Testing chemicals for tumor formation in animals is expensive and time-consuming. However, since cancer is due to DNA alterations, most carcinogens are in fact also mutagens. Consequently, chemicals suspected of being carcinogenic are routinely screened for possible mutagenic effects by testing against bacteria. The Ames test makes use of multiple strains of the bacterium Salmonella typhimurium carrying well characterized mutations in the genes for histidine synthesis. It is used routinely by industry and government agencies to screen food colorings and preservatives, cosmetics such as hair dyes, and many other industrial chemicals for possible mutagenic effects.
Mutants of Salmonella typhimurium carrying mutations in the his genes can no longer make the amino acid histidine and cannot grow unless given histidine. When large numbers of these mutant bacteria are placed on growth medium lacking histi-dine, just a handful of colonies appear. These are revertants, and since reversions are merely mutations back to the original state, the frequency of reversion is also increased by mutagenic agents. To test a suspect chemical, samples of Salmonella his mutants are mixed with the agent and then plated onto minimal medium with just a trace of histi-dine. The amount of histidine added is growth-limiting. Therefore the bacteria can only divide a few times and run out of histidine before making visible colonies. If the added
Ames test Test for mutagenic activity that makes use of bacteria suppressor tRNA A mutant tRNA that recognizes a stop codon and can insert an amino acid when it reads a stop codon on the mRNA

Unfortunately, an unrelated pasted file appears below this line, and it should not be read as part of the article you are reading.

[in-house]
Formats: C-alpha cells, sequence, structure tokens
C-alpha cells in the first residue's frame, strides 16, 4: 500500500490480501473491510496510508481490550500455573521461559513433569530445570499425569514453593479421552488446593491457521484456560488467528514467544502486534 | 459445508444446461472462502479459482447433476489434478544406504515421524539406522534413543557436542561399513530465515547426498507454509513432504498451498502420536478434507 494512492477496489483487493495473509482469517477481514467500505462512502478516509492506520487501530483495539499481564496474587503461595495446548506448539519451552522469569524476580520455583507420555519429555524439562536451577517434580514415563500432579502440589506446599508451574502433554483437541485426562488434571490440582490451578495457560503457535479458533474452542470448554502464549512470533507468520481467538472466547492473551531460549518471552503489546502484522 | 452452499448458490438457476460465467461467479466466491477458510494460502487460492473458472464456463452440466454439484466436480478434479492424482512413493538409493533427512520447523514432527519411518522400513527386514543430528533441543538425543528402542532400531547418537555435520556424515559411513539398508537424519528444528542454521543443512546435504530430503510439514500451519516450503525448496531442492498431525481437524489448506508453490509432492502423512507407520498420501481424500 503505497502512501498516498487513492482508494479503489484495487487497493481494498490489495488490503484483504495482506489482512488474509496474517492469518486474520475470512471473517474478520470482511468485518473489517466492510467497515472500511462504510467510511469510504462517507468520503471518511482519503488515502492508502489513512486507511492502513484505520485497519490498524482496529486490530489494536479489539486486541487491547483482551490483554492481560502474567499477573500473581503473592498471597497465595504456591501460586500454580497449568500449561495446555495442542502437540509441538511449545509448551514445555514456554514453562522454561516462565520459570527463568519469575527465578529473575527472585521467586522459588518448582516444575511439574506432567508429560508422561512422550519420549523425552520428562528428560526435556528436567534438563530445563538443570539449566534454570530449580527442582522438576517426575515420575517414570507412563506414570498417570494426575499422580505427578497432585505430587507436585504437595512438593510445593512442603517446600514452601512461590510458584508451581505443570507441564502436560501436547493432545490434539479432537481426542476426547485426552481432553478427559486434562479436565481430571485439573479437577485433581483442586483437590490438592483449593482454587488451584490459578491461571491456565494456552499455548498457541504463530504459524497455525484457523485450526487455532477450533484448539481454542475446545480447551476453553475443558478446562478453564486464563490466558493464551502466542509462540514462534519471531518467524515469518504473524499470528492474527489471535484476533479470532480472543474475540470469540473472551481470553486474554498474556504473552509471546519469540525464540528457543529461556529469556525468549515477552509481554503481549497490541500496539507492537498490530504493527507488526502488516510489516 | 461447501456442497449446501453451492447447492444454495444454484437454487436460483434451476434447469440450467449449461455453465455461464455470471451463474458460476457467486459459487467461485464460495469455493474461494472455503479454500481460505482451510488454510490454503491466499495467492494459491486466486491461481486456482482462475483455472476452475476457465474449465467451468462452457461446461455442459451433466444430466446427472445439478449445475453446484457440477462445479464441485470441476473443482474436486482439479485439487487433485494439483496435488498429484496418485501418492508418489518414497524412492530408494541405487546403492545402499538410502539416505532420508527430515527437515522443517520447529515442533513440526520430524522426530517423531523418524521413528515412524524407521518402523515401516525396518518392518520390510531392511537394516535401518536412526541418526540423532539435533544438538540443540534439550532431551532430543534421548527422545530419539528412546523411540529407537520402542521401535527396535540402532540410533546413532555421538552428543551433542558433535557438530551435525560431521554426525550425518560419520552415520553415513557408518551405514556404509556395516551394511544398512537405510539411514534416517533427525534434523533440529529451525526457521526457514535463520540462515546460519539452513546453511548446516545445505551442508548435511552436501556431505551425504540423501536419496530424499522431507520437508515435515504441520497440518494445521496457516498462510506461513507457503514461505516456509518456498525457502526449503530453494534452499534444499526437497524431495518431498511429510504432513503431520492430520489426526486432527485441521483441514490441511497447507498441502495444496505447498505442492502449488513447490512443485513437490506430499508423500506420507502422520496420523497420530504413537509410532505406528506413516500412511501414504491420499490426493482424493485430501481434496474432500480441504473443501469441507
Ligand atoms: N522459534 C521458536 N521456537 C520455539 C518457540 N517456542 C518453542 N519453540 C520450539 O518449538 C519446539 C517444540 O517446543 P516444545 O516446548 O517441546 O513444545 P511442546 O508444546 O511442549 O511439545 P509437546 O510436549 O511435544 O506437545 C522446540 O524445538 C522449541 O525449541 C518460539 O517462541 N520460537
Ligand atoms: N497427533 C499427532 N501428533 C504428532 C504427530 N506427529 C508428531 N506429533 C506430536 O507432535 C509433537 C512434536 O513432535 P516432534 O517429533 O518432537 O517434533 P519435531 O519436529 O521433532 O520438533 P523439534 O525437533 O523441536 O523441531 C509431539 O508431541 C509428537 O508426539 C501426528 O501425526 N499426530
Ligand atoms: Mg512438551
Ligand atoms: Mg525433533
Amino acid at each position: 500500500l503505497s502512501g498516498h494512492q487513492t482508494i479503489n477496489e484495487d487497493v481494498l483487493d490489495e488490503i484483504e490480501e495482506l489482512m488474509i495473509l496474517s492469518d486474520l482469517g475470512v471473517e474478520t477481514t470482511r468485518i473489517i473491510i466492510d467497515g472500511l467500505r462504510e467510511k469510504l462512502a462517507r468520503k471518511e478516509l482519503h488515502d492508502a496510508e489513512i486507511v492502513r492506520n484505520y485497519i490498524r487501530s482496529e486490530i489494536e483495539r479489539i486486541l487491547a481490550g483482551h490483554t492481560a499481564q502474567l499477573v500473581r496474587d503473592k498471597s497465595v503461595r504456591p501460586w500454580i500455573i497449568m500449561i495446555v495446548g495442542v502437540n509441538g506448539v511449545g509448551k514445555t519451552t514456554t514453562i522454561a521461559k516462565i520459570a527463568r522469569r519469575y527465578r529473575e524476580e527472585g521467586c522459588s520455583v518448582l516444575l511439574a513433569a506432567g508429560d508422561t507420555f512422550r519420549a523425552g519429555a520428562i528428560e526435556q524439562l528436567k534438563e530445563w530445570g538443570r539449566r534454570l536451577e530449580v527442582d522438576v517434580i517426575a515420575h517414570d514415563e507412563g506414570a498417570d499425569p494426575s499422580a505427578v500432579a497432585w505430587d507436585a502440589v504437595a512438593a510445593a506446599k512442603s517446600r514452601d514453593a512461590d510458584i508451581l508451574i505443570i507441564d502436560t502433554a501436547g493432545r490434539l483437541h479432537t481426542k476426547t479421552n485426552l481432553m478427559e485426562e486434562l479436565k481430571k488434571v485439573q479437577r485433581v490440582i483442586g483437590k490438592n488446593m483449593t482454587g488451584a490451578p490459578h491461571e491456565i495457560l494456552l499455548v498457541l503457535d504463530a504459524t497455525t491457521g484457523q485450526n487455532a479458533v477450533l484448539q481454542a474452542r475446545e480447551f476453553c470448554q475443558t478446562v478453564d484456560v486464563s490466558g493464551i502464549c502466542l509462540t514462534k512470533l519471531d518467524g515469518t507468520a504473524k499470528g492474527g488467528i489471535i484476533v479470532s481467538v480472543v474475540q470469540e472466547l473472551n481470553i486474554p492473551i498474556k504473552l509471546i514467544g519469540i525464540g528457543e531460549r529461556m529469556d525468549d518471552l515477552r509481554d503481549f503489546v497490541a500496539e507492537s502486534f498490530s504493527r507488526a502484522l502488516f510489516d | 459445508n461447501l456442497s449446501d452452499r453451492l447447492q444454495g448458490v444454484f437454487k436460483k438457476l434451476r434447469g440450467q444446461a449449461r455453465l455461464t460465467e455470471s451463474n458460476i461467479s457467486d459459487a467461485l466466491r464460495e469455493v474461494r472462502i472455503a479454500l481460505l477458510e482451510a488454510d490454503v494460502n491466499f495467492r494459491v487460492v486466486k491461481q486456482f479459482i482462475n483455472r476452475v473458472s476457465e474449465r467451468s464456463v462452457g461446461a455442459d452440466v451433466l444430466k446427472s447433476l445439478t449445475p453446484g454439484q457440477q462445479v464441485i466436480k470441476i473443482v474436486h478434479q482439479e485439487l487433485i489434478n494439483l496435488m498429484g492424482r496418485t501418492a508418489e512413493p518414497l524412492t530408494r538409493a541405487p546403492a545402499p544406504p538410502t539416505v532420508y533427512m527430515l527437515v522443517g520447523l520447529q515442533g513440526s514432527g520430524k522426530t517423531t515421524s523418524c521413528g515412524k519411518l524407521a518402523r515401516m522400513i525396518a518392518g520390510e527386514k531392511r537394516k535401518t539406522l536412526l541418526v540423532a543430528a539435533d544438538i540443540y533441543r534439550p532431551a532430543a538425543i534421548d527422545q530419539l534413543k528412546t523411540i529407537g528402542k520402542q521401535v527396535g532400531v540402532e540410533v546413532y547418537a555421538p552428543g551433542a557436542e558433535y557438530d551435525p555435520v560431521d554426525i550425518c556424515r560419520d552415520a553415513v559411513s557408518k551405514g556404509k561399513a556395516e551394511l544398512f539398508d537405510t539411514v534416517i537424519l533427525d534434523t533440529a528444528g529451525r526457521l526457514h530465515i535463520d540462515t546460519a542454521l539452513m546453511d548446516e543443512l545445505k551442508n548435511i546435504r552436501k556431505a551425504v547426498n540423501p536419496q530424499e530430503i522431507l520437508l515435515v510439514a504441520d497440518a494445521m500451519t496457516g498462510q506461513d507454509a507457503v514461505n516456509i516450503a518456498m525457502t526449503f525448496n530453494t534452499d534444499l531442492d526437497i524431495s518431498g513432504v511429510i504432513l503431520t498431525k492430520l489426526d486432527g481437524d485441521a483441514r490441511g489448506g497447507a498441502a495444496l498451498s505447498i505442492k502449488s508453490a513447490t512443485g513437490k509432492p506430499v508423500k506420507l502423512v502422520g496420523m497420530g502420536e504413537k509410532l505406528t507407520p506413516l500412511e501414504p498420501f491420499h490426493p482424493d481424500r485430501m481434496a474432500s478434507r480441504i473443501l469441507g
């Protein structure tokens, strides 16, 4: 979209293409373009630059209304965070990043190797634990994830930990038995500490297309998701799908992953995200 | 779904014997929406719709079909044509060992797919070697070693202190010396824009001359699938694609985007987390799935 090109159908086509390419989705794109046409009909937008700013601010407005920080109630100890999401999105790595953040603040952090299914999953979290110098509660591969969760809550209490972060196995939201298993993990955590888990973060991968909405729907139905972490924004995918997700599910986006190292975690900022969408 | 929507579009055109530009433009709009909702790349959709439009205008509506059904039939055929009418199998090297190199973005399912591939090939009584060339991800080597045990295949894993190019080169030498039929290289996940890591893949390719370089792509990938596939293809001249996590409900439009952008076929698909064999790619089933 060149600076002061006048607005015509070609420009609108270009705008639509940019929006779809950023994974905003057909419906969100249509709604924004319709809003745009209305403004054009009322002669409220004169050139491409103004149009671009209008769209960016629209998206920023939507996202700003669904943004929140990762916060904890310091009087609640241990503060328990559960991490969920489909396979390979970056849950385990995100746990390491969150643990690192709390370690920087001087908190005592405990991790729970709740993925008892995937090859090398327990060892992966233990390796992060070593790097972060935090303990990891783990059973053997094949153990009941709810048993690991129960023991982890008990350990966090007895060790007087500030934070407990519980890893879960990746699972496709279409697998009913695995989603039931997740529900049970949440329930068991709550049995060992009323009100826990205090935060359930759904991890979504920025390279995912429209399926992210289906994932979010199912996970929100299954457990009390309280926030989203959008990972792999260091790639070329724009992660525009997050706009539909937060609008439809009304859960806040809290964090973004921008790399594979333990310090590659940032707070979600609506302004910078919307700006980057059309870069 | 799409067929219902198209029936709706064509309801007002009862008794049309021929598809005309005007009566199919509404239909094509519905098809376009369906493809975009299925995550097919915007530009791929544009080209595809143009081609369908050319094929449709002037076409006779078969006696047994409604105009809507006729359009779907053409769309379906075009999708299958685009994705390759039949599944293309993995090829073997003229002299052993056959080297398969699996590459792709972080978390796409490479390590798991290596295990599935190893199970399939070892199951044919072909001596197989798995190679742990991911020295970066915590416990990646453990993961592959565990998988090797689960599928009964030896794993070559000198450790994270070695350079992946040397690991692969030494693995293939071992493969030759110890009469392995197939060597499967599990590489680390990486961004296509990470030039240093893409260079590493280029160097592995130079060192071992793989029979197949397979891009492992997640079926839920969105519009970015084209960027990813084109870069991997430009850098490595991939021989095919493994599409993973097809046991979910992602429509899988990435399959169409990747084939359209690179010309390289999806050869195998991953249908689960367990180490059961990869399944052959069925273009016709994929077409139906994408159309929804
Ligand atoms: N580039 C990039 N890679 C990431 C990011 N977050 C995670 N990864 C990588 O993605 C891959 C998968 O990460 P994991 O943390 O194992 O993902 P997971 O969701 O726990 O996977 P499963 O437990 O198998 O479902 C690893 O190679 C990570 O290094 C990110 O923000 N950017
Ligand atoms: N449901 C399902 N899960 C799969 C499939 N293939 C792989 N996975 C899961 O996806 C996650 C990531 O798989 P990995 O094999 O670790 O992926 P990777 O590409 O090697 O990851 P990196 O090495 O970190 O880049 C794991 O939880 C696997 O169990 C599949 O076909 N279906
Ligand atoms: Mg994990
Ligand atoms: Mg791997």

Screening for reversion using well characterized mutations allows the detection of mutagenic chemicals.
chemical does induce mutation then His+ revertants will be formed during these few cell divisions, then each resulting revertant can grow into a visible colony. Different types of original mutations, for example, base changes or frameshift mutations, are used to screen for different classes of mutagenic agents.
The Salmonella typhimurium strains used in practice for mutagen testing have several alterations that make them more sensitive to mutagens. Firstly, they carry mutations that make the bacterial outer membrane more permeable to large and/or hydrophobic molecules. Secondly a variety of alterations have been made to inactivate bacterial DNA repair mechanisms (see Ch. 14). For example, the uvrB gene may be deleted to eliminate excision repair of DNA.
Certain chemicals (pro-mutagens) are only mutagenic after metabolic conversion to active derivatives. In animals this is usually due to liver enzymes such as cytochrome P450 that are intended to detoxify harmful chemicals by oxidation. When testing for pro-mutagens, an extract containing such rat liver enzymes is mixed with the bacteria in the Ames test. Recently, genes for some variants of human cytochrome P450 have been cloned and successfully expressed in the Salmonella strains used for mutagen testing. The resulting bacteria synthesize the liver enzymes internally and are much more sensitive in their response to pro-mutagens.
From a practical viewpoint, the problem is not so much causing mutations as finding and isolating the ones desired.
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